go to the School of Psychology home page Go to the UNE home page
Chapter 7 - Analysing the Data Part IV - Analysis of Variance Chapter 1 - Behavioural Science and research Chapter 2 - Research Design Chapter 3 - Collecting the Data Chapter 4 - Analysing the Data Part I - Descriptive Statistics Chapter 5 - Analysing the Data Part II - Inferential Statistics Chapter 6 - Analysing the Data Part III - Common Statistical Tests Sources of data Samples and populations Sampling methods Quantitative and qualitative approaches Questionnaire design Coding of data Readings and links

 

Chapter 3: Collecting the Data

 

Response rate

Another important consideration is response rate. If you give out 300 surveys and only get 50 back, you have a poor response rate (16.7%). You then have the major problem of how representative of the population of interest is your 50 returned questionnaires? Are the characteristics of the 50 who returned the survey somehow different to the 250 who did not return the survey?

You need to maximise response rate. There is a whole literature out there about enhancing response rate. But the most important principle is to maximise the rewards or benefits for the person responding while minimising the costs for the person. So, things like including stamped addressed envelopes for the return of the survey and making the survey short and interesting, with clear instructions need to be considered. Also, the survey should not look formidable, with small print, many arrows and boxes, and verbose instructions. Many researchers include small tokens or payments for completing the survey such as pencils or pens, tea bags, face washers, money (some of the ones I have received!).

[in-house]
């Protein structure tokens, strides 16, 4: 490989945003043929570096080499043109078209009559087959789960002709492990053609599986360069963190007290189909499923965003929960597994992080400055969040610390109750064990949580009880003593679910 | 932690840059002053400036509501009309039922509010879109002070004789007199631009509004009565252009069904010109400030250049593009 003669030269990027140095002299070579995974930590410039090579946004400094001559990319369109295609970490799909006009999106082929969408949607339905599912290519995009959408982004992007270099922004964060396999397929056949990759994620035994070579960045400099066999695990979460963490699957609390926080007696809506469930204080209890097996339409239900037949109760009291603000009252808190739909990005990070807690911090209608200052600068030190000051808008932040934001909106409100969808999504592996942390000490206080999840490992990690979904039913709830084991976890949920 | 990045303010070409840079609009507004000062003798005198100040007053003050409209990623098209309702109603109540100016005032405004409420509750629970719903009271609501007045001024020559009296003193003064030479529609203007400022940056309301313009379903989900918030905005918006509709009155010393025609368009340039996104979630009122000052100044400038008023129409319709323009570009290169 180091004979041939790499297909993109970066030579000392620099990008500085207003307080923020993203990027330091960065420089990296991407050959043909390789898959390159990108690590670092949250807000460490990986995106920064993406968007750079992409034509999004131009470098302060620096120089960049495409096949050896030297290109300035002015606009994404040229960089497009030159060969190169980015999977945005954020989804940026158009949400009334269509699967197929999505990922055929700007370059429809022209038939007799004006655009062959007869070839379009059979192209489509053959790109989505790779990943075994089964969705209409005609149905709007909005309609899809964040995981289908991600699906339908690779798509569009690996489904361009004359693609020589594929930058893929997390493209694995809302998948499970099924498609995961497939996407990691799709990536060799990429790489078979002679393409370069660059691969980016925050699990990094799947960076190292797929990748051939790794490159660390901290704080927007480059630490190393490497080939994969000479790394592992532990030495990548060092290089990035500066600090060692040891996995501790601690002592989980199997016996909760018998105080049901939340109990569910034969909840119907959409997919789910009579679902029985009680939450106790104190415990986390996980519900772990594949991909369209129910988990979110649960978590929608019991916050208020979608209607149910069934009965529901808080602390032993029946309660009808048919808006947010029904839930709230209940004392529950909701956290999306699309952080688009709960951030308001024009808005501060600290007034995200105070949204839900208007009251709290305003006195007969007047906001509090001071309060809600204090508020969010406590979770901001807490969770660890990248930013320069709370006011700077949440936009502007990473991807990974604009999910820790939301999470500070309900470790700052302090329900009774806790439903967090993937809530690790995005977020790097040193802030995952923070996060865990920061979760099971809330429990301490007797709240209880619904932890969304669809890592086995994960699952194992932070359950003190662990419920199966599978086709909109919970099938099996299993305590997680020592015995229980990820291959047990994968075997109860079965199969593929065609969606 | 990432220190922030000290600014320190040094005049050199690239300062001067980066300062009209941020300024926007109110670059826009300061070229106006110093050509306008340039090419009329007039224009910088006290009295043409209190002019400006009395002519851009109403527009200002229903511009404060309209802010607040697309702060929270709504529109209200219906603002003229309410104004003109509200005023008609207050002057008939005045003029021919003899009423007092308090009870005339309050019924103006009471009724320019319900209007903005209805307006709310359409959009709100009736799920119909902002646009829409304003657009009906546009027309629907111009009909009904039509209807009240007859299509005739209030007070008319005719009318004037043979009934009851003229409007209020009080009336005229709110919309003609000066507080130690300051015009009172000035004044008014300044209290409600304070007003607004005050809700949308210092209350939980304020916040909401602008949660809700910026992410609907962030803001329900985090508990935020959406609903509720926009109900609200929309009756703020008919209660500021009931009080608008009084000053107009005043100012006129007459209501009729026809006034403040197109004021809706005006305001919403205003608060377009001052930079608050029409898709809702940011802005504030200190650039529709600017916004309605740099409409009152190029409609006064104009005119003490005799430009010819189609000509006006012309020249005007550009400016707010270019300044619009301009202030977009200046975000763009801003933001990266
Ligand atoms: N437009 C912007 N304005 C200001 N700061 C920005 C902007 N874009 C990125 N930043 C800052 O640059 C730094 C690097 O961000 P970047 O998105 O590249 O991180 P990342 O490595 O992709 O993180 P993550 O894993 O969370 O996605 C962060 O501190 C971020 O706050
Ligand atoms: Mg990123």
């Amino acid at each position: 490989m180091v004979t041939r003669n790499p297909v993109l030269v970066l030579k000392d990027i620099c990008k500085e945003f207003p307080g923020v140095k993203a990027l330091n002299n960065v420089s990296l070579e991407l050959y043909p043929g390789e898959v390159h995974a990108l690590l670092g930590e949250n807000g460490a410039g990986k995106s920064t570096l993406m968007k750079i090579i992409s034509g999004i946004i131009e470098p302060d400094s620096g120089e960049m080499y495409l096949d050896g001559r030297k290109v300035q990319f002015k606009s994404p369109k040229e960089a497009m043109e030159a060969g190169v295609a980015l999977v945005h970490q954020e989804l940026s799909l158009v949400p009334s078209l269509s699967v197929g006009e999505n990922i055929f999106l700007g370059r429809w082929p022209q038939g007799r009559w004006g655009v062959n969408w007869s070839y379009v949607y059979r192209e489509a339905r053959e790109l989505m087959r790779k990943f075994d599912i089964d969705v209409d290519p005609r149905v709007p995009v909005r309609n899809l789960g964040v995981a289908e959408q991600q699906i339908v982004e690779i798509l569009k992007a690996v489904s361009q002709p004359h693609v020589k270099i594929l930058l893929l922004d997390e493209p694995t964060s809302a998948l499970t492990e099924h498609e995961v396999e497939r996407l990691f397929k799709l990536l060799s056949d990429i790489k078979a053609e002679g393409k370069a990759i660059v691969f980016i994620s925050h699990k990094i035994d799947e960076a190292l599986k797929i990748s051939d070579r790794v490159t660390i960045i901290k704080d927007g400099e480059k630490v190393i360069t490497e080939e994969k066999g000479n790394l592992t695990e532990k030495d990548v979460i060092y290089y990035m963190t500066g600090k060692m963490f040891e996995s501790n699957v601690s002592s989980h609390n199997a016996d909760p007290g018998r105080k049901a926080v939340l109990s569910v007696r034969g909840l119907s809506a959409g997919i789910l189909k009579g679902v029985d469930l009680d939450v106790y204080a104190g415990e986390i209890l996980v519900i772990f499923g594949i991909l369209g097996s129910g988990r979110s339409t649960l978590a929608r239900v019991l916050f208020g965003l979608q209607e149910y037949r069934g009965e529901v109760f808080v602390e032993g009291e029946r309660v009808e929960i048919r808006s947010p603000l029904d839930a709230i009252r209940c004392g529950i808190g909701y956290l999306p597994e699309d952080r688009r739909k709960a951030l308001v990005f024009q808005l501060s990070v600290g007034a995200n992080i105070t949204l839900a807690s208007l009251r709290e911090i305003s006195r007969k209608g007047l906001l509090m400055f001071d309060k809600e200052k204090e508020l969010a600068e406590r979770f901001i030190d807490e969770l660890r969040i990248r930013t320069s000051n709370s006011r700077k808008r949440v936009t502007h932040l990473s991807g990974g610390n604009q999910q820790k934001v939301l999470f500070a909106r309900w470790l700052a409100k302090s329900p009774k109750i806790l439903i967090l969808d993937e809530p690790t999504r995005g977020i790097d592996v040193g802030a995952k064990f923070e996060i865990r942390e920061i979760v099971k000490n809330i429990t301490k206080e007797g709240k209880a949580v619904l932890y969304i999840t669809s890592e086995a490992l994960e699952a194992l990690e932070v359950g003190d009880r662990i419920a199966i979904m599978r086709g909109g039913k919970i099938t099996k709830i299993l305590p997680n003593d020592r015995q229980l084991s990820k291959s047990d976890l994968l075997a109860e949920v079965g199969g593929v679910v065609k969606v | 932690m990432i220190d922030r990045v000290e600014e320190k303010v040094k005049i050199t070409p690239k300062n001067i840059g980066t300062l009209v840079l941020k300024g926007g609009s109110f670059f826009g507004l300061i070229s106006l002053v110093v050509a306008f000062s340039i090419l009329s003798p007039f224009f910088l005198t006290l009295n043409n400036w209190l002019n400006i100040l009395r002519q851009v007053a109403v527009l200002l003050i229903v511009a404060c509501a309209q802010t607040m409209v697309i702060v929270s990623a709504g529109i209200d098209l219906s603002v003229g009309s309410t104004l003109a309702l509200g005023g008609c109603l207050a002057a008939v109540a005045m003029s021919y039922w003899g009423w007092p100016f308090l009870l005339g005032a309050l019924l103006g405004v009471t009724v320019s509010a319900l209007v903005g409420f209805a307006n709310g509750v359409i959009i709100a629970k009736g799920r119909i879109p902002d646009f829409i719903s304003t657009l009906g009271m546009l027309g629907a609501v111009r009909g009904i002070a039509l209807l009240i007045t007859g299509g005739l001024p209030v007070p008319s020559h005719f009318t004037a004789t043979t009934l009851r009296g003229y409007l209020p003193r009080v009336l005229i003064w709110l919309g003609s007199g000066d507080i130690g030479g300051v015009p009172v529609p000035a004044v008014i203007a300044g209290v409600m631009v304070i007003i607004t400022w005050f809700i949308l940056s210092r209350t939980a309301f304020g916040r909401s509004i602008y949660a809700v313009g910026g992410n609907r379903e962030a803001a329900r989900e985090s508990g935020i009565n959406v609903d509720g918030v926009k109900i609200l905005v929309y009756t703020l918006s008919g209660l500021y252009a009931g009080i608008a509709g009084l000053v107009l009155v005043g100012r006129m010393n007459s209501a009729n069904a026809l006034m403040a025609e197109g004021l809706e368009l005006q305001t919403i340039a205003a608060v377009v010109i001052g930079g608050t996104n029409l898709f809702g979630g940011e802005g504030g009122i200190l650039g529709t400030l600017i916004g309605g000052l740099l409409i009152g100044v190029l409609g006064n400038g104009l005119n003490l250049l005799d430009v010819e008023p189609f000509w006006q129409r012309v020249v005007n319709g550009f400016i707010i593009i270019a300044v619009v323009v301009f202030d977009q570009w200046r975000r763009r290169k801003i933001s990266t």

© Copyright 2000 University of New England, Armidale, NSW, 2351. All rights reserved

UNE homepage Maintained by Dr Ian Price
Email: iprice@turing.une.edu.au